The Invention of the Eyewitness: Witnessing and Testimony in Early Modern France
In an examination of eyewitness travel writing in thirteenth- through sixteenth-century France, Andrea Frisch studies the figure of the witness at a historical juncture and in a cultural context in which that figure is generally thought to have begun to assume a recognizably modern form and function.
Whereas most accounts of early modern travel literature tend to read modern presuppositions about witnessing and testimony back into the material, Frisch approaches the early modern witness in terms of the cultural legacy of the Middle Ages. Through primary readings in law and theology, Frisch documents the tension between the ethical witness (the characteristic witness of premodernity) and the epistemic witness (the modern witness) and explores the impact of that tension on the figure of the witness in pre- and early modern French-language travel literature.
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The narrators of the various versions of the medieval chroniques gargantuines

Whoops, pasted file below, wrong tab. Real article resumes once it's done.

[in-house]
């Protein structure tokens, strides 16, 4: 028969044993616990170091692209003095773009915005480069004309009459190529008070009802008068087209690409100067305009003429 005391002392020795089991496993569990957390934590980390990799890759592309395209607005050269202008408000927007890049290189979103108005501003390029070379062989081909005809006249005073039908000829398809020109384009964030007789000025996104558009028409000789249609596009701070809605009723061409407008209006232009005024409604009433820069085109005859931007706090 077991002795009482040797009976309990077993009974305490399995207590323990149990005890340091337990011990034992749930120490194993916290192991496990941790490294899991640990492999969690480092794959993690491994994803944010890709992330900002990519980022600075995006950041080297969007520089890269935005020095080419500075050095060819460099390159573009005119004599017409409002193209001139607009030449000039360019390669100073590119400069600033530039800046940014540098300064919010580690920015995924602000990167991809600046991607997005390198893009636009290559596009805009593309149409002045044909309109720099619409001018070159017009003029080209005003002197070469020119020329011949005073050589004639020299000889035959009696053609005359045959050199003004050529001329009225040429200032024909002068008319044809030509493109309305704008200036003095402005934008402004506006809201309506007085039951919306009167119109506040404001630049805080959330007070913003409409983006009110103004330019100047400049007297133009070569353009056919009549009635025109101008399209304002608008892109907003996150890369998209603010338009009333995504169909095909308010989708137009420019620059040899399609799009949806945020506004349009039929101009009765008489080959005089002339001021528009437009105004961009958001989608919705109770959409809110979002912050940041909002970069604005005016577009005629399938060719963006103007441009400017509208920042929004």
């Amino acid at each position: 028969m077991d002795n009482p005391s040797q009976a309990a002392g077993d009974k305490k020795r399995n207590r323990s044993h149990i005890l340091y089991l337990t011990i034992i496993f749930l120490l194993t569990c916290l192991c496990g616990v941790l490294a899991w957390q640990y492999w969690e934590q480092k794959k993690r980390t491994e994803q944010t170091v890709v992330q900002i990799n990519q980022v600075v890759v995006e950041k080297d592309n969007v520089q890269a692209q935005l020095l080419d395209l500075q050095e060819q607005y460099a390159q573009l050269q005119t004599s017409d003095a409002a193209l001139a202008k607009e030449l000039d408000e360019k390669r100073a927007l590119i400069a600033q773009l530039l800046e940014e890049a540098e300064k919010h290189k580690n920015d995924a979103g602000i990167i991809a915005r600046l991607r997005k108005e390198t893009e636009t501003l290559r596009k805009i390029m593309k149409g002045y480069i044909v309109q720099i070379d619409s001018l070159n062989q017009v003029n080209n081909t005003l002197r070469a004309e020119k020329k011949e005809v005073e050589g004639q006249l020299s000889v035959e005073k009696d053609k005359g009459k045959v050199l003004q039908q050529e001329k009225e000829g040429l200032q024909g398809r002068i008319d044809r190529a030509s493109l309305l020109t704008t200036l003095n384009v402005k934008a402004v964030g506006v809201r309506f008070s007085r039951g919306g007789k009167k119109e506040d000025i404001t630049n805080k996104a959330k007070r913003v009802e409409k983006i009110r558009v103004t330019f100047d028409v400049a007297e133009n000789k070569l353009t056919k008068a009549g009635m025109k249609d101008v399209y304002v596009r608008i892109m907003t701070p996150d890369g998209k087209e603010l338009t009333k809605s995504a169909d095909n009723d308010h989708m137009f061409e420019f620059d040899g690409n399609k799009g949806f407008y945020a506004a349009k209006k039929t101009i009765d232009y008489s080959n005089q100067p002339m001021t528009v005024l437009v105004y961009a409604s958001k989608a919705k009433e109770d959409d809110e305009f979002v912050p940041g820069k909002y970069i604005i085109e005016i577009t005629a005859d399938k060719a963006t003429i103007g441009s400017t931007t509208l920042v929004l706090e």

engage in a direct dialogue with their audience , with whom they share a
common perspective on the world referred to in the tales . Direct , second -
own ideal audience by collapsing the act of reading or hearing and the fact of
knowing . This opening phrase , then , has the effect of controlling and containing
, within the language of the story itself , the encounter between the “ gentlemen ”
in response to the explicit reaction or implicit orientation of his audience . The
oral tale is thus a profoundly dialogic production . This isn ' t to posit a utopian
Middle Ages where groups of essentially anonymous people formed